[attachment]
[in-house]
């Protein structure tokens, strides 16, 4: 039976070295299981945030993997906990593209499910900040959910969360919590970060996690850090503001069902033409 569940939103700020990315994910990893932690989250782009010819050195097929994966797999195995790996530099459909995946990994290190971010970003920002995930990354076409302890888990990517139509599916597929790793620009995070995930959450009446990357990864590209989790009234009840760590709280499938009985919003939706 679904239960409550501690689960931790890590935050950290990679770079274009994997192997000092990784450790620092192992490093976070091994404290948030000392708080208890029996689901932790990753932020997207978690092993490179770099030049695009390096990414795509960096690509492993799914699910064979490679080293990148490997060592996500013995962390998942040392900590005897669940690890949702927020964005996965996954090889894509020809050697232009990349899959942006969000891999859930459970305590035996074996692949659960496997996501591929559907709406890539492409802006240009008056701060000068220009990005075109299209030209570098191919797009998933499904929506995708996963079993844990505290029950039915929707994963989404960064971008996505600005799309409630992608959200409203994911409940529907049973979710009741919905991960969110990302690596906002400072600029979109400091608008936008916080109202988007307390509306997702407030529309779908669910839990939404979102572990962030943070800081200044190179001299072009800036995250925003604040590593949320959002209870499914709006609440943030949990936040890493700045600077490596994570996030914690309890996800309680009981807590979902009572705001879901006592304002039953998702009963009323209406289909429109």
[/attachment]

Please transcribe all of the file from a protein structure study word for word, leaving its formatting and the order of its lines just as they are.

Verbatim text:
[in-house]
């Protein structure tokens, strides 16, 4: 039976070295299981945030993997906990593209499910900040959910969360919590970060996690850090503001069902033409 569940939103700020990315994910990893932690989250782009010819050195097929994966797999195995790996530099459909995946990994290190971010970003920002995930990354076409302890888990990517139509599916597929790793620009995070995930959450009446990357990864590209989790009234009840760590709280499938009985919003939706 679904239960409550501690689960931790890590935050950290990679770079274009994997192997000092990784450790620092192992490093976070091994404290948030000392708080208890029996689901932790990753932020997207978690092993490179770099030049695009390096990414795509960096690509492993799914699910064979490679080293990148490997060592996500013995962390998942040392900590005897669940690890949702927020964005996965996954090889894509020809050697232009990349899959942006969000891999859930459970305590035996074996692949659960496997996501591929559907709406890539492409802006240009008056701060000068220009990005075109299209030209570098191919797009998933499904929506995708996963079993844990505290029950039915929707994963989404960064971008996505600005799309409630992608959200409203994911409940529907049973979710009741919905991960969110990302690596906002400072600029979109400091608008936008916080109202988007307390509306997702407030529309779908669910839990939404979102572990962030943070800081200044190179001299072009800036995250925003604040590593949320959002209870499914709006609440943030949990936040890493700045600077490596994570996030914690309890996800309680009981807590979902009572705001879901006592304002039953998702009963009323209406289909429109």